Yesterday we read in the Gospel of John the story of Lazarus’ death. We read that when Jesus finally arrived in Bethany Lazarus had been in the tomb for four days already. Both his sisters tell Jesus that had He been there Lazarus would have never died. Jesus replies first to Martha, “He will rise again… I am the resurrection and the life; he who believes in Me will live even if he dies, and everyone who lives and believes in Me will never die. Do you believe this?” and then to Mary, “Did I not say to you that if you believe, you will see the glory of God?” Mary and Martha (and all those who were present) were blessed that day to witness the miracle of Jesus raising Lazarus from the dead. What a tremendous gift they were given- they believed and were able to witness firsthand Christ’s tremendous power to heal even those who have died!
But what about us- how are we to have faith in times that seem so desperate? In times where our loved ones are facing death or perhaps have died will we be immediately rewarded with a miracle like Mary and Martha were rewarded? Most likely we won’t see that kind of miracle. But that doesn’t mean that our faith in Christ’s healing and love will not be rewarded… quite the contrary in fact! Christ tells us over and over again in the Gospels that when we believe in Him and live in Him that we will never die. Of course our earthly bodies will die but our souls will go on to live forever with Him! That is quite the reward indeed! We are not made to live here. Our lives here are only temporary. We were made for Heaven. We were made to live with God. The reward that we stand to inherit is so great that we can only imagine how amazing it will be!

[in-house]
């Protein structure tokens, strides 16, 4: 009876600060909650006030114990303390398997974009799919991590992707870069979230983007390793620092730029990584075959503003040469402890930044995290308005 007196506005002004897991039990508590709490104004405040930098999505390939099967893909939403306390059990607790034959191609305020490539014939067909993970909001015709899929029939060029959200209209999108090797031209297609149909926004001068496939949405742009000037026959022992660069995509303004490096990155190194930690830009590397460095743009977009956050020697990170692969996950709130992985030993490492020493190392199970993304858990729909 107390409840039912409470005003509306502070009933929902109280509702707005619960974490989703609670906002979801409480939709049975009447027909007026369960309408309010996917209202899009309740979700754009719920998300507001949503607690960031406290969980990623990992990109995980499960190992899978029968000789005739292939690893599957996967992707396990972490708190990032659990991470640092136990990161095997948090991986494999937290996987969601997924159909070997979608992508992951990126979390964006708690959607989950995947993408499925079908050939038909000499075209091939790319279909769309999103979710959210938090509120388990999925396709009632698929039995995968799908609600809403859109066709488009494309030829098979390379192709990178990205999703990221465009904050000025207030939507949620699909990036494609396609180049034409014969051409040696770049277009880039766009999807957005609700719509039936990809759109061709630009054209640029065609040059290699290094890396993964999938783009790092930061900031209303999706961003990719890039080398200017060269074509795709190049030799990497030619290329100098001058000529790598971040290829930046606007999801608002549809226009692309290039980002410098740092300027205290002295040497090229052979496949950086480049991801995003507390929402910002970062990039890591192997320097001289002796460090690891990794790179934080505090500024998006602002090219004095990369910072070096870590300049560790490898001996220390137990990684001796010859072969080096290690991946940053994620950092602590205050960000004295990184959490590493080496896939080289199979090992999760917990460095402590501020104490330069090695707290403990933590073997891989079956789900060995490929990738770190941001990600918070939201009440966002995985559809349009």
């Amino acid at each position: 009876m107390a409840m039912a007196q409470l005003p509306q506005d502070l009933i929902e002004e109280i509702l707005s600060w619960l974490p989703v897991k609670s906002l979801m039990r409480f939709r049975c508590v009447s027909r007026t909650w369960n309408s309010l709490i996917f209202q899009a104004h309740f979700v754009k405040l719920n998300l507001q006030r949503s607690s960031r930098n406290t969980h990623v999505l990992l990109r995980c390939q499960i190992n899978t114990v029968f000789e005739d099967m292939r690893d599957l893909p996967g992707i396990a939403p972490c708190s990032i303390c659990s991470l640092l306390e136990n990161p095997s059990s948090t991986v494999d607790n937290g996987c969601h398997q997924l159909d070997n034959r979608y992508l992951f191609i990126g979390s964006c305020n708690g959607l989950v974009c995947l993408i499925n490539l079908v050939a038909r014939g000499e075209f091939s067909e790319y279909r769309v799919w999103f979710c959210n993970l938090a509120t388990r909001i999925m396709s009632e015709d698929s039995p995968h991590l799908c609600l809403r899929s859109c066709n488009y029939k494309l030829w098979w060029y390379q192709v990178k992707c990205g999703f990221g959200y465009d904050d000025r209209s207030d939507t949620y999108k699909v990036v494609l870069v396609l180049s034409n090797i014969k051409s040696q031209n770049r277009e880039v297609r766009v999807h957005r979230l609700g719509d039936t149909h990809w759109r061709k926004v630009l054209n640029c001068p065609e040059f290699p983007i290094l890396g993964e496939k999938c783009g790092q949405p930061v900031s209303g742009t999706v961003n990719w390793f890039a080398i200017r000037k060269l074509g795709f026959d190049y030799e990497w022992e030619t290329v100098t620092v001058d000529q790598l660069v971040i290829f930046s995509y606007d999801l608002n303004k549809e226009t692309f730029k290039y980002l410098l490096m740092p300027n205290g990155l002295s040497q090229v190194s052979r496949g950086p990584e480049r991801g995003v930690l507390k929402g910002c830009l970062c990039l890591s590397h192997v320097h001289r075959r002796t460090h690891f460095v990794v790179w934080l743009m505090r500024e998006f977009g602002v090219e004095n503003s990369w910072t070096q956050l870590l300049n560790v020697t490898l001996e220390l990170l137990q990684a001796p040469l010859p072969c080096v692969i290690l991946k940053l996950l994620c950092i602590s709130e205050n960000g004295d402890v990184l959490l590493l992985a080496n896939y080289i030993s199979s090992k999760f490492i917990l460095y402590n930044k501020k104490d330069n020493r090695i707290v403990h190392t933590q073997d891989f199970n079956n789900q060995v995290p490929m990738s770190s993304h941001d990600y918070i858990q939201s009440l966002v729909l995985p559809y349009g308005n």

If this is the case then why do we fear death? We know that Christ has promised us an eternity with Him so why do we worry about the afterlife so much? I think this is because while we know what is promised we still have not seen with our own eyes that heavenly treasure that awaits us. We fear being without our loved ones. We know that we will feel loneliness when our loved one leaves our side. We fear God will find fault in us that will keep us out of His loving embrace. All our fears are completely rational and completely human. We cry, we worry, and we plead with God to provide us a miracle. We feel helpless and alone.
In this story of Lazarus we often miss a very important phrase that is essential to the story. It is often missed because of the miraculous events that follow but is equally important to the story. The passage reads, “Jesus wept.” A mere two words long and yet this sentence speaks volumes. Jesus, who was divine and who knew what awaits all of us in heaven, and knew that Lazarus would soon be raised, cried in pain with the sisters. He knew the desperation that Mary and Martha felt and he could sympathize with their feelings. His compassion for the women moved Him to tears. There are other reasons that Christ wept outside of Lazarus’ tomb but I wish to focus on this aspect… this very human aspect.